Seniors wail when Access-A-Ride fails • Brooklyn Paper

Seniors wail when Access-A-Ride fails

To the editor,

I am glad that the Transit Authority is planning to increase subway service. Maybe, someday, they may even do something about our terrible bus service. However, there is another serious travel problem that no one seems to care about except its riders: “Access-A-Ride.”

Hundreds of senior citizens and physically disabled New Yorkers are unable to use busses nor climb subway stairs. Those who can afford to pay for them may use car services or taxicabs. Many others depend upon Access-A-Ride vans, equipped with lifts for wheelchairs and walkers, to get them to doctors’ appointments, physical therapy, and other needed medical services, as well as to senior centers and other clubs and organizations that provide hot meals, health care and exercise, socialization and entertainment.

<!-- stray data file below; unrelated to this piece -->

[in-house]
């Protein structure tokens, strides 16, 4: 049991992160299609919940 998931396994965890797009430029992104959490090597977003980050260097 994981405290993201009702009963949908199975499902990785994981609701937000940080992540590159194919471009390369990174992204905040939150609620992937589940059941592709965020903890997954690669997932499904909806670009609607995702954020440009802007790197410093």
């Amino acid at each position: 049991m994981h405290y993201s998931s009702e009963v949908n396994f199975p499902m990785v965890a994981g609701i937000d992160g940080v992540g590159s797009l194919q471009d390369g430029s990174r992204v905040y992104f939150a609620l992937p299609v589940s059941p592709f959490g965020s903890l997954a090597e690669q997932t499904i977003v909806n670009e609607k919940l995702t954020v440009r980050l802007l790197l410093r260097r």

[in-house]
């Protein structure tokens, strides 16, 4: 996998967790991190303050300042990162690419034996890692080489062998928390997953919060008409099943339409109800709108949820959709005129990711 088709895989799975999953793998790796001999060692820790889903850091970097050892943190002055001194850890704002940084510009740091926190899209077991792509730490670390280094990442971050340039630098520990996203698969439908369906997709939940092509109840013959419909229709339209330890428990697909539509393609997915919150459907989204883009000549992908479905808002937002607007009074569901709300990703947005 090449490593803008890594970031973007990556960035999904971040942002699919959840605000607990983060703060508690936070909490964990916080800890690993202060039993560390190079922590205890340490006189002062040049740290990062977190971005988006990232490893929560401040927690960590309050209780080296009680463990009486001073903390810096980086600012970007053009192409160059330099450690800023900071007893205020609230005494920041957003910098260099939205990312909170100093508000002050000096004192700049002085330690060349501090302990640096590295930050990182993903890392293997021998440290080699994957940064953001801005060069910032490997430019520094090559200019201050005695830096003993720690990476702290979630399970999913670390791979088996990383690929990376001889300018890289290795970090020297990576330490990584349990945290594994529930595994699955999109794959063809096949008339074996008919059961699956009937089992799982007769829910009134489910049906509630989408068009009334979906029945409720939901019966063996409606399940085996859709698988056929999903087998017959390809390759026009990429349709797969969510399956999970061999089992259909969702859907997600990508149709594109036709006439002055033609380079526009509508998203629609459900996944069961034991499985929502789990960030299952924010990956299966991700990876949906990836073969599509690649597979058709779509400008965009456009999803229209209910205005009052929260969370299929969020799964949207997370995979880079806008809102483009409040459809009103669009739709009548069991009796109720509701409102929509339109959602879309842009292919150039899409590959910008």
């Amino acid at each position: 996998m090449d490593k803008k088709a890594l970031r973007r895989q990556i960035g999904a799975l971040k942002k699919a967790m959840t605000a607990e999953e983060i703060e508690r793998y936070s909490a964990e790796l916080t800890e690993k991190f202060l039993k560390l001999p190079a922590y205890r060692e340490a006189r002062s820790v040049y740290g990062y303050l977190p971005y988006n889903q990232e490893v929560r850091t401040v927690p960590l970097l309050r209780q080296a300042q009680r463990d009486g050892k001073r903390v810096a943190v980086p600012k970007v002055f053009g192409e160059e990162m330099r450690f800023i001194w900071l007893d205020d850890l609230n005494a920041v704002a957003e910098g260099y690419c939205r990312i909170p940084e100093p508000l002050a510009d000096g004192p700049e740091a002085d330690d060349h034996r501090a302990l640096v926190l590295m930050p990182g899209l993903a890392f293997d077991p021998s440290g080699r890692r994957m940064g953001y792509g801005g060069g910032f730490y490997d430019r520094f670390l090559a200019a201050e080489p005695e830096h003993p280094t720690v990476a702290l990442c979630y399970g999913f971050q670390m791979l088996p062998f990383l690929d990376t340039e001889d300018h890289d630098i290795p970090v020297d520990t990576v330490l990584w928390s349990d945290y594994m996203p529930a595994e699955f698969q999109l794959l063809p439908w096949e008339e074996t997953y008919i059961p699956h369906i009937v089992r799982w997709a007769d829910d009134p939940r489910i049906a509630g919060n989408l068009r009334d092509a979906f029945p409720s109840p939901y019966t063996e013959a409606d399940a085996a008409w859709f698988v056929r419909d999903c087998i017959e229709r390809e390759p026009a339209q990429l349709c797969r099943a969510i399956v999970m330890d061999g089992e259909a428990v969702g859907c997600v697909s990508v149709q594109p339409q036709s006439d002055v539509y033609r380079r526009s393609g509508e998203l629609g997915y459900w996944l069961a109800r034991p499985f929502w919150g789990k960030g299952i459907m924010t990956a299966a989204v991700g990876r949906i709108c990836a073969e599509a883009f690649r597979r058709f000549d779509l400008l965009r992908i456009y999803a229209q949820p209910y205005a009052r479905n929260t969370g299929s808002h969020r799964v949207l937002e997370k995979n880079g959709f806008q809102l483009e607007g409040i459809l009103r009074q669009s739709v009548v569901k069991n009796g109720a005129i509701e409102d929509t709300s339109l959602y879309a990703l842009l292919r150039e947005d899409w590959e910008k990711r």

I am a senior citizen, a member of Council Center on Quentin Road in Brooklyn. I take the bus to the center, but many of my friends use Access-A-Ride. I have a friend who lives about 10 minutes away from the center, but, because of severe arthritis, has to depend upon Access-A-Ride. Twice in the last two weeks she arrived an hour late for her acting class because Access-A-Ride picked her up late. Last Thursday, after classes and lunch, she went downstairs around 3 o’clock to await a promised 3:30 pick-up by Access-A-Ride to take her home. I came downstairs at 4:20, after other activities, just as the center was about to close. I was shocked to see my friend sitting outside on her walker trying to call the dispatcher to find out where her van was. First she was told it would arrive in 10 minutes, then another 10 minutes. Every other member had left or been picked up. The only one there was an employee who has to stay until every member has gone safely home. My friend’s van finally showed up at 4:50. By then, she was crying and wondering if she should come back to the center anymore or just give up and stay confined to her house.